HPE's last hurrah or a new beginning?
- New technologies and new architectures from HPE? A system designed for in-memory processing, using newly architected non-volatile memory chips, is certainly worth more than a second glance. And if it does achieve more than be a better home for SAP HANA, then the old stager may yet gain a whole new lease of life.
It would be easy to park the revamped HPE into that corner marked: 'old, legacy, no longer exciting, probably around for a while yet’. Not surprisingly, someone like David Chalmers, HPE’s Chief Technologist in EMEA, would argue that point.
And did when we met. The time we had together left some unanswered questions, of course, but also pointed to an upcoming development that might just be a spectacular Last Hurrah for the company, but also could be the start point of a whole raft of both hardware and applications innovation from more than just HPE itself.
Chalmers readily admits that the old HP had become an IT conglomerate that had lost its way – a collection of pieces that had relatively little in common. There has been what he referred to, perhaps with a good degree of understatement, as a `tidying up process’.
Then came the decision to hive off the services business and separate the company into two pieces, PCs and Printers, and the enterprise part.
The services business - HP bought EDS back in 2008 and turned it into HP Enterprise Services a year later - proved to be restricting the systems side when trying to deal with all the other services companies. So it was spun it off. Chalmers says:
If we are wholly subsidiary to that one services company then we are only going as fast as that company can go. And they are a relatively niche company focused on about 350 large customers worldwide. We decided we would be in the infrastructure innovation piece and partnering – in the real sense of the word – with a range of SI’s, that don’t have the technology infrastructure or ability to drive the technology that we do.
The three thirds of infrastructure
The enterprise part is very much Chalmers’ balliwick. His focus now is on enterprise infrastructure as it evolves into three threads.
The first is hybrid IT, which he sees as now being a much wider, richer concept that just offering hybrid cloud capabilities. That was supposed to be the deployment model but became an unpopular theme as most cloud service providers just wanted to offer pure play cloud. He now sees hybrid becoming much more expansive, changing to include a growing amount of both compute resource and analytics processing capabilities out at the edge.
Secondly, he sees all infrastructure being software-defined, arguing this is a differentiation point and an area where HPE can drive innovation. The only way to go fast enough is to build infrastructure that is software-controlled. It is a dramatically more flexible and interoperable model.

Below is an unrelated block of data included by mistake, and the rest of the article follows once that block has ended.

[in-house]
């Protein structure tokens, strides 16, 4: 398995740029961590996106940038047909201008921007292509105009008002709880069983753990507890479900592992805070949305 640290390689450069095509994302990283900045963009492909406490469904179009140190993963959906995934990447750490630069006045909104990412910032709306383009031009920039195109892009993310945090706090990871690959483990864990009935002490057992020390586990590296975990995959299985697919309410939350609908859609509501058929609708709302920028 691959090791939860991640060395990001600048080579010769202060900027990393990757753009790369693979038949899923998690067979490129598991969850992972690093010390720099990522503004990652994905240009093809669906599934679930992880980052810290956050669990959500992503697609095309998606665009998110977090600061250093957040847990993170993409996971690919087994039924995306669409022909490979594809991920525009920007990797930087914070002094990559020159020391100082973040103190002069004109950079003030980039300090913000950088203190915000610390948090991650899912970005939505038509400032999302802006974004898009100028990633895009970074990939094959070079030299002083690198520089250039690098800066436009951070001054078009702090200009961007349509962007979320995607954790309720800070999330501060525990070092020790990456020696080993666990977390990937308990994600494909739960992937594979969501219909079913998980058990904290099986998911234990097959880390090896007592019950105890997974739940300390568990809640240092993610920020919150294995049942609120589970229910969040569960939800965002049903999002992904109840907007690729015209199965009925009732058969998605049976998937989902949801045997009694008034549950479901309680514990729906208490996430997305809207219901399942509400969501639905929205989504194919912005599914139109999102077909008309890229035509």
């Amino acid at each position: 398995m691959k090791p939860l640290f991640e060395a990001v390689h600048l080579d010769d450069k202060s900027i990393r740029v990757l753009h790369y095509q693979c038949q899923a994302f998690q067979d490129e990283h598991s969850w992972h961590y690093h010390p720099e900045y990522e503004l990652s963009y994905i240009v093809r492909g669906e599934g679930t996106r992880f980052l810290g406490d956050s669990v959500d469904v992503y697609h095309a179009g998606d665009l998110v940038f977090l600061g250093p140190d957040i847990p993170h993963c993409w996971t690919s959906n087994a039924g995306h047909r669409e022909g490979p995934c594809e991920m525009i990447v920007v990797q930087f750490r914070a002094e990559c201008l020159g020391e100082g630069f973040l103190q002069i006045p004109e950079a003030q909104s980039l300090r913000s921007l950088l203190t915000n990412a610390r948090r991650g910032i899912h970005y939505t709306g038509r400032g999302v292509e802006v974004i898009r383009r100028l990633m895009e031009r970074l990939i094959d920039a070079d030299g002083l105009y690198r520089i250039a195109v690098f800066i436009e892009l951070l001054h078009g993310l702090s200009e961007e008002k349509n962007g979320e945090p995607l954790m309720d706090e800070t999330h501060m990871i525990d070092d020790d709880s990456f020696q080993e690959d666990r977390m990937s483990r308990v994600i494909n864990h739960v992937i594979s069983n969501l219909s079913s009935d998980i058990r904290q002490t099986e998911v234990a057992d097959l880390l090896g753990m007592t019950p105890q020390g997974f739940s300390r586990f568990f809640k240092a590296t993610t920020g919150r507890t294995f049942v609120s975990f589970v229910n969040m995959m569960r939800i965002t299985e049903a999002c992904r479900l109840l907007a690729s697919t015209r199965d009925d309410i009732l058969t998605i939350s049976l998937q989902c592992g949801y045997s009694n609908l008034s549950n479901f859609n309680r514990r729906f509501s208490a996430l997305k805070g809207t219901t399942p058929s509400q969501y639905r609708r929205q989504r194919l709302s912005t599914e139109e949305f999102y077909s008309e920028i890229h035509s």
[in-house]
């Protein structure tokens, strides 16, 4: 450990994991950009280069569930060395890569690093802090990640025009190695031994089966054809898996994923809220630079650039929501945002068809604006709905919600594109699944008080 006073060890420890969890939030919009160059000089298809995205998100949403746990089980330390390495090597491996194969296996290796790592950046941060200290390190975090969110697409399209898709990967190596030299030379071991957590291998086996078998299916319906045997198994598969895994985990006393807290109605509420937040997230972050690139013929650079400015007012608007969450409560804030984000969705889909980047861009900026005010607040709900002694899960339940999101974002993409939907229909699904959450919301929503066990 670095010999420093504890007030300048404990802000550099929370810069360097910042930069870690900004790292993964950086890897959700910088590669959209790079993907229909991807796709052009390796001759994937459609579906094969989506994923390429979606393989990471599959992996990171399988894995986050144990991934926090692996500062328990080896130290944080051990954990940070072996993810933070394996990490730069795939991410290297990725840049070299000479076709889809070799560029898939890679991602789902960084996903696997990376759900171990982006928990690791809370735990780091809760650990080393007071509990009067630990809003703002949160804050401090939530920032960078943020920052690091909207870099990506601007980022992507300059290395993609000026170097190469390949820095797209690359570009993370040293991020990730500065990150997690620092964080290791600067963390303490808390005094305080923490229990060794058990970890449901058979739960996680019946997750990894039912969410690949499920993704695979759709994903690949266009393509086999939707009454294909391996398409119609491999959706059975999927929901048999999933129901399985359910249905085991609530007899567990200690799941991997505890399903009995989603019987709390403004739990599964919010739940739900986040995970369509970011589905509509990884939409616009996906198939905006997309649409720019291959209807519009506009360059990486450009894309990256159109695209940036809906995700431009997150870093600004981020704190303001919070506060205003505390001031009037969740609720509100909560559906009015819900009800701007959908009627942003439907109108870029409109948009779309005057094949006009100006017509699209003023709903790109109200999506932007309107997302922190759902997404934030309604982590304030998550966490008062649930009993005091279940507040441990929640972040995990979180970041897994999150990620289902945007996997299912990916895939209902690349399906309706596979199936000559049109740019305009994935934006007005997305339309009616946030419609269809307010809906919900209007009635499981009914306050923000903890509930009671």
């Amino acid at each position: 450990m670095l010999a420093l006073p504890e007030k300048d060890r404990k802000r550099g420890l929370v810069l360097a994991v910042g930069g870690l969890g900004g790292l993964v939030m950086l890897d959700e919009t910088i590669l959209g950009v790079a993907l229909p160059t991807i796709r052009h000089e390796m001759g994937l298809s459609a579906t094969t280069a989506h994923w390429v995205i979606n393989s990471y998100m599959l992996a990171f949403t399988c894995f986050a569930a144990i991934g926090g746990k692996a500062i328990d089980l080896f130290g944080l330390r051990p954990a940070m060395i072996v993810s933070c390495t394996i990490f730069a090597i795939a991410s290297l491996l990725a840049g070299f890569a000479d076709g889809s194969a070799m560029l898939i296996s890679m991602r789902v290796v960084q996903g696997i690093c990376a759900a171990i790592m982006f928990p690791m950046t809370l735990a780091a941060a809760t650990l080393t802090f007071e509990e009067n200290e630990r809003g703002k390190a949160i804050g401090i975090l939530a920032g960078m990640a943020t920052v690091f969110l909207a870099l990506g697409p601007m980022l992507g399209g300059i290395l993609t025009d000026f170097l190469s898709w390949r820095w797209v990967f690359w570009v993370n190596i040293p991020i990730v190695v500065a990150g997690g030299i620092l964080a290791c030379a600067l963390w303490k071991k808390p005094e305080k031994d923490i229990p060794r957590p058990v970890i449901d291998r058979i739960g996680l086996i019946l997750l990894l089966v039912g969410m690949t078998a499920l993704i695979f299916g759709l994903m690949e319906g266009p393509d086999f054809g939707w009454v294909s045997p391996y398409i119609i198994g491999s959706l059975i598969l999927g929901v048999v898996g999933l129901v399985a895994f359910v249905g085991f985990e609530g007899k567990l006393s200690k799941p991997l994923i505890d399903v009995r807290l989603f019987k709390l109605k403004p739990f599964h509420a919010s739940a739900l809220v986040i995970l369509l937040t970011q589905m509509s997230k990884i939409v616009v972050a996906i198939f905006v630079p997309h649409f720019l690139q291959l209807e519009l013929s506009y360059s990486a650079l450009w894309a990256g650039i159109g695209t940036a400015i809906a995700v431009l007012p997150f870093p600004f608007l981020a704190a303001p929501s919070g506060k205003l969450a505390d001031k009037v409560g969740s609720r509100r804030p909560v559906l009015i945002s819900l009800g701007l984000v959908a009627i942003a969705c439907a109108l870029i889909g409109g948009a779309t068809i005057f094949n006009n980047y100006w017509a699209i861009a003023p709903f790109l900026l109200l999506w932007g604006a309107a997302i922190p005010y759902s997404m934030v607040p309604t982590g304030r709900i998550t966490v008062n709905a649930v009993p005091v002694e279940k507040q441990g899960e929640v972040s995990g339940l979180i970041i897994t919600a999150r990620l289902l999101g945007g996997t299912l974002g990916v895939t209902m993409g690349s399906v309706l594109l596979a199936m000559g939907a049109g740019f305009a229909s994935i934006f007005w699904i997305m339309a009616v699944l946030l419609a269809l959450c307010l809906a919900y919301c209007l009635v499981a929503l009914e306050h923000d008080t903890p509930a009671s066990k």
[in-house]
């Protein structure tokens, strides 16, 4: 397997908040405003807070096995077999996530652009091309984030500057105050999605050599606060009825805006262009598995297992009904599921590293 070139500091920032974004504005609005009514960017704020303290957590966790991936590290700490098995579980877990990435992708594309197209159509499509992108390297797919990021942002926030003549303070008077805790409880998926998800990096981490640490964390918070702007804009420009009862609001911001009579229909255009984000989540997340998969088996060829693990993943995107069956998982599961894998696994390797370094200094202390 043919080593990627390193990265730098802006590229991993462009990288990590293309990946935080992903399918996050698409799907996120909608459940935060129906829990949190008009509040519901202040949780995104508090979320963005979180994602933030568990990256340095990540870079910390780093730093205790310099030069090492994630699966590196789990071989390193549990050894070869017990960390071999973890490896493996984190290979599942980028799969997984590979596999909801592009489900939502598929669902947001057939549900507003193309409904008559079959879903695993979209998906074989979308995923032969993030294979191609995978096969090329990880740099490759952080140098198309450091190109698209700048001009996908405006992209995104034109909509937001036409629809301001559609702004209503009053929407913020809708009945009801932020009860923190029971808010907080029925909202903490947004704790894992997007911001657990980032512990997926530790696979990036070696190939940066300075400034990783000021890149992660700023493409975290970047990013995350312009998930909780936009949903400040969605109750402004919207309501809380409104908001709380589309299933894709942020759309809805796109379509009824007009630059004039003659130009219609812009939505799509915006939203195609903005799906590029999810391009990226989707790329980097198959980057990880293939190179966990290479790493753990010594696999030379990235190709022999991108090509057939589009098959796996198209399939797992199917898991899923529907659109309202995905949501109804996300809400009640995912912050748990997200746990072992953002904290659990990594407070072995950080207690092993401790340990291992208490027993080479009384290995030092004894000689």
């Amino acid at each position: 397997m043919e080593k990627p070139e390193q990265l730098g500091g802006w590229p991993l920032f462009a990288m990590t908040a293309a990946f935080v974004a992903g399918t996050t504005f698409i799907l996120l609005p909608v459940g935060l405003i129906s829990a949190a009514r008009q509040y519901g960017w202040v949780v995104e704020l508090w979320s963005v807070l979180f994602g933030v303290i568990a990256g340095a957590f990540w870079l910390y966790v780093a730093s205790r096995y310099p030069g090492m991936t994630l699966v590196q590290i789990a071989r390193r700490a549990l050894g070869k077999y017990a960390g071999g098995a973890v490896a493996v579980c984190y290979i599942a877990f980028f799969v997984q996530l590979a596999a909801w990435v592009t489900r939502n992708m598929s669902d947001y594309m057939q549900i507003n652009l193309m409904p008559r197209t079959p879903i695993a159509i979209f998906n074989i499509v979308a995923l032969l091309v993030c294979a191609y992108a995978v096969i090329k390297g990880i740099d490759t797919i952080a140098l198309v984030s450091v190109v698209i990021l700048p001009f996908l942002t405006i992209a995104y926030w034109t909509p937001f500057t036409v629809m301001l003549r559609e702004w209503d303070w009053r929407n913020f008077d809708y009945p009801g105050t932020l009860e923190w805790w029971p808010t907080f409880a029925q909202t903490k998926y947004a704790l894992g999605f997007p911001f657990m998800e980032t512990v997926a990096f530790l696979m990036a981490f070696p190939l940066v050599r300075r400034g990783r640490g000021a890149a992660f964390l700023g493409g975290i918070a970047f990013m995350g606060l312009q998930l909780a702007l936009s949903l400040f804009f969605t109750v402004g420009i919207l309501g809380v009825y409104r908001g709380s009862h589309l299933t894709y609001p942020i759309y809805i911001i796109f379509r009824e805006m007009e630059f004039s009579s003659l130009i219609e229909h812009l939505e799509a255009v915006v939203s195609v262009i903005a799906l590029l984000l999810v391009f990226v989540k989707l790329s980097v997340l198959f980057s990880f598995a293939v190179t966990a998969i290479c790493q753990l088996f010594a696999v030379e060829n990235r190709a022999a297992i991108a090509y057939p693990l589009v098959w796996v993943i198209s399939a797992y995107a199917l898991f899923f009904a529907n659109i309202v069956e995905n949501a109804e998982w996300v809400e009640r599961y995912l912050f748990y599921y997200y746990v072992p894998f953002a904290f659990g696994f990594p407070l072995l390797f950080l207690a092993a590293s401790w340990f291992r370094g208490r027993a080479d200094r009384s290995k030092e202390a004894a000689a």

The third is that edge technology will become fundamentally important and where most of the infrastructure explosion in growth will come from.
While he references IDC figures in suggesting that data center growth will continue, but only in single digits of around 4-6%, Chalmers sees edge devices, applications and services moving to provide growth of around 40-50% in the not-too-distant future.
At this point it is clear that HPE has a different view point from what might be called 'collective wisdom’ when it comes to the world of software defined infrastructure. He eschews, for example, the hyper-convergence approach being taken by the likes of Nutanix and others, with simple, standardised appliances as the basic building block. Chalmer though disagrees:
Convergence has been about bringing together compute, storage, networking, management. They were typically designed separately and brought together. It was flexible, but the downside was it was `expert friendly’, it needed a level of sophistication to make the best of it. Hyper-converged gives you simplicity, and wraps up the complexity into a well-behaved box. There is goodness in simplicity, but it is rigid. If you want to grow it, you buy another one, and they are all the same. So, if you only want to buy compute you have to buy the memory and storage that goes with it.
What we see is the composable infrastructure beyond that. It is different because it combines the best of history, from mainframe, through mini, client server, converged and hyper-converged, but now designed to work together as a coherent whole, with the lessons of complicity built into but with dramatically more flexibility. If you need more compute, you just buy compute. If you need an I/O heavy environment then you can have it. It is far more flexible - and with the hyper-converged user experience to go with it. That is where we very much see on-premise technology being.
This approach does raise some interesting questions, not least that it is of itself very much 'expert friendly' and potentially playing to the natural job-preservation instincts of the IT department. It will surely require a degree of skill and understanding of the workloads being run, to determine whether more compute, memory or I/O (or combination thereof) is required. An appliance, though technically an overkill for any particular task, is likely to be cheap and easy enough to specify for a Line of Business manager to specify.
The HPE approach, though more specifically matching the requirements of a task, will demand an investment in either specialist staff or reasonably smart AI management software.